Can the next generation of flow chemistry and biology platforms be fully integrated to transform the efficiency of small-molecule drug discovery for p
Keeping ahead of the flow: Can the next generation of flow chemistry and biology platforms be fully integrated to transform the efficiency of small-molecule drug discovery for pharmaceutical industry? Summer 11
Small-molecule drug discovery involves an iterative process of molecular design, chemical synthesis, biological assay and data analysis feeding directly into the next cycle. A typical medicinal chemistry project might encompass multiple cycles before a candidate compound is ready for development or the project is aborted. In particular, a complex range of assays are required to assess the potency and selectivity of a new molecule at the target of interest, as well as to assess in vitro the way the human body would deal with and respond to that molecule in vivo (eg metabolism and toxicity).
Furthermore, the physical properties of the molecule, which will impact on the ease of formulation of an eventual therapeutic, need to be taken into account. This iterative process takes time, involves the interaction of different multidisciplinary teams and it may be many weeks after the first synthesis of a molecule before a more complete picture of the biological and physical properties can be built, inevitably leading to the synthesis of molecules that retrospectively are of limited value. This process typically takes from a year to a decade, depending on the chemical starting point and degree of biological optimisation required, and involves at least one or more teams of skilled medicinal chemists.
The discovery process for small molecules described above contrasts with the equivalent process for the discovery of some biological therapeutics, during which a candidate product may be identified in a timescale of a few months, before more rapidly progressing into development. The discovery process for monoclonal antibodies (mAb) has been continually transformed and improved by new technologies over the past two decades. It is now possible to create a mAb specific to almost any extracellular or cell surface target and this technological revolution has driven a large amount of research and development with monoclonals for numerous serious diseases. Initially, murine antibodies were obtained by the now conventional hybridoma technology, which has proved very useful as a platform to generate pre-clinical research tools but allergic reactions in chronic use led to the overall clinical failure of most mouse antibodies, except in some specific circumstances. To reduce murine antibody immunogenicity, humanised antibodies are now produced by grafting murine amino acid domains into human antibodies, which results in a mAb of approximately 95% human sequence. As humanised antibodies often bind antigen more weakly than the parent murine monoclonal antibody, increases in antibody-antigen binding strength have been achieved by various specialised techniques including the introduction of mutation. New human monoclonal antibodies are now discovered using transgenic mice or phage display libraries. Human monoclonal antibodies are produced by transferring human immunoglobulin genes into the murine genome, after which the transgenic mouse is vaccinated against the desired antigen, leading to the production of monoclonal antibodies, allowing the transformation of murine antibodies in vitro into fully human antibodies. In essence, the mouse does most of the required molecular optimisation of the mAb required for the biological target, with some reprogramming by modern molecular biology techniques1.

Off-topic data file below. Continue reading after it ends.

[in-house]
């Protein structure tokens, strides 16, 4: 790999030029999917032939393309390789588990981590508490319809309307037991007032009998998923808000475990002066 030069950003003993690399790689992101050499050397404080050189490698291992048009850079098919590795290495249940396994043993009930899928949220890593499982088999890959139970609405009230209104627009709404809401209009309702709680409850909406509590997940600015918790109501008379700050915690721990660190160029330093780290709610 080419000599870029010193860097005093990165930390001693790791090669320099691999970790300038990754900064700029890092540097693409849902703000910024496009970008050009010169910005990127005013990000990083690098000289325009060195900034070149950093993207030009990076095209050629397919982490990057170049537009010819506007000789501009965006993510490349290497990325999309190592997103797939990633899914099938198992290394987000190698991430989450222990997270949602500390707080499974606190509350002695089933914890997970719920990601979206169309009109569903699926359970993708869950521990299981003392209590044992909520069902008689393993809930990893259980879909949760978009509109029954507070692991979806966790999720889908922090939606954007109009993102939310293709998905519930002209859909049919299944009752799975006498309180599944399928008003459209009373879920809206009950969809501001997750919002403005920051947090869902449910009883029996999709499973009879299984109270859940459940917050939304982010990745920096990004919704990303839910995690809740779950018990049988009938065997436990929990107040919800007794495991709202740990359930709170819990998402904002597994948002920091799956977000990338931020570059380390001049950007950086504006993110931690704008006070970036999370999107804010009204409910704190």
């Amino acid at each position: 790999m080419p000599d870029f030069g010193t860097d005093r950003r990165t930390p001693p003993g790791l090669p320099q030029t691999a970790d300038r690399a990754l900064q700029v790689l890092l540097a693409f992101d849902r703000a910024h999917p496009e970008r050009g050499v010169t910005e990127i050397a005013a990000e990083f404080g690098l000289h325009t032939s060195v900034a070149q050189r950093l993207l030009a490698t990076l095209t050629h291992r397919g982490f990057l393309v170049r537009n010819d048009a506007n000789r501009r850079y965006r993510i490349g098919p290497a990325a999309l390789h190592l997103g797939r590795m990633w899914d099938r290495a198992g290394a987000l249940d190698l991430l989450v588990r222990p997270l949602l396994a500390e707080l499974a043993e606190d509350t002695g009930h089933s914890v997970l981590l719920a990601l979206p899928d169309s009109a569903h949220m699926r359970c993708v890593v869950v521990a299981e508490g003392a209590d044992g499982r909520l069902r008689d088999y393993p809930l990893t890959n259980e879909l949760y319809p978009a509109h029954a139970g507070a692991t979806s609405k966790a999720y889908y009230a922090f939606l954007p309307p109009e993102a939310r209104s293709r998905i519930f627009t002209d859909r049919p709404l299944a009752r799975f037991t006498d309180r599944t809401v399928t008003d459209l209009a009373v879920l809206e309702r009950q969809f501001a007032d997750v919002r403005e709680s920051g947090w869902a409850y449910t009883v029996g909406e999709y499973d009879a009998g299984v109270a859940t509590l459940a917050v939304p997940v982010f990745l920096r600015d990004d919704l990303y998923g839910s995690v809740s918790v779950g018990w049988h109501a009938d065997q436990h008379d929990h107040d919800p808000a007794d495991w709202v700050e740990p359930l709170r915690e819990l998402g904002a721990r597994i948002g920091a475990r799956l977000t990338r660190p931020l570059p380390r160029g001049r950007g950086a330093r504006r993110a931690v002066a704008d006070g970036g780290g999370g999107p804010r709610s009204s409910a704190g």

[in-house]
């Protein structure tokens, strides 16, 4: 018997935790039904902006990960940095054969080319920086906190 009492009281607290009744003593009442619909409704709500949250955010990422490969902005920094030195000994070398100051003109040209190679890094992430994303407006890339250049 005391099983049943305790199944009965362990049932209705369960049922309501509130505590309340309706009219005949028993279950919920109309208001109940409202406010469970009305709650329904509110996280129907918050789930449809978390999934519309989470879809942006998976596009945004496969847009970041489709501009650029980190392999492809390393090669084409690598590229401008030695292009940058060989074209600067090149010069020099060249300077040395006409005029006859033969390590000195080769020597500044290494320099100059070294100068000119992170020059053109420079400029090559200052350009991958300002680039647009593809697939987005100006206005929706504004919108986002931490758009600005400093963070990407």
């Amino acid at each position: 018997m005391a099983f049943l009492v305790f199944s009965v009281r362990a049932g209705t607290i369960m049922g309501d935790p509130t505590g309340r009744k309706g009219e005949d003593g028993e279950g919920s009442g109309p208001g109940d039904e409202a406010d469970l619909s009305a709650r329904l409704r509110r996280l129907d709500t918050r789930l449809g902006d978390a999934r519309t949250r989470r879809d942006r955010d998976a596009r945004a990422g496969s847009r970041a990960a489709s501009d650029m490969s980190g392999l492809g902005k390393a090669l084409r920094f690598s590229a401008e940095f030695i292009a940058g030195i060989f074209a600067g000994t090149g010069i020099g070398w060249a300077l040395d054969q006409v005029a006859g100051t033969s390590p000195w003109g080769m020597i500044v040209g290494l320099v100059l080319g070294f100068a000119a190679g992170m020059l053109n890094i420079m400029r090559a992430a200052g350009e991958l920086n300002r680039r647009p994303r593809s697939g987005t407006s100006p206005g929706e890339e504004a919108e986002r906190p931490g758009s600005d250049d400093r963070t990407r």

For a small-molecule drug discovery platform to approach the level of efficiency of the above-mentioned mouse, a radically different approach to drug discovery needs to be adopted. The expeditious use of automation and emerging technologies now presents us with the opportunity to identify small molecules in a timeframe more usually associated with mAbs for the first time. This will lead to further downstream improvements to the overall efficiency of the pharmaceutical industry, as small molecules drugs have lower cost of goods and are, generally, easier to develop than mAbs. A key requirement to enable both integration and automation is ensuring compatibility in process and hardware to realise the potential advantages. Identifying the most appropriate implementation of these individual processes to deliver the material and quality of data alongside the integration objectives is pivotal to the ultimate success of such a platform-based approach. It is now believed that methods in both chemistry and biology will facilitate this approach to yield a step change in the productivity in medicinal chemistry data generation2.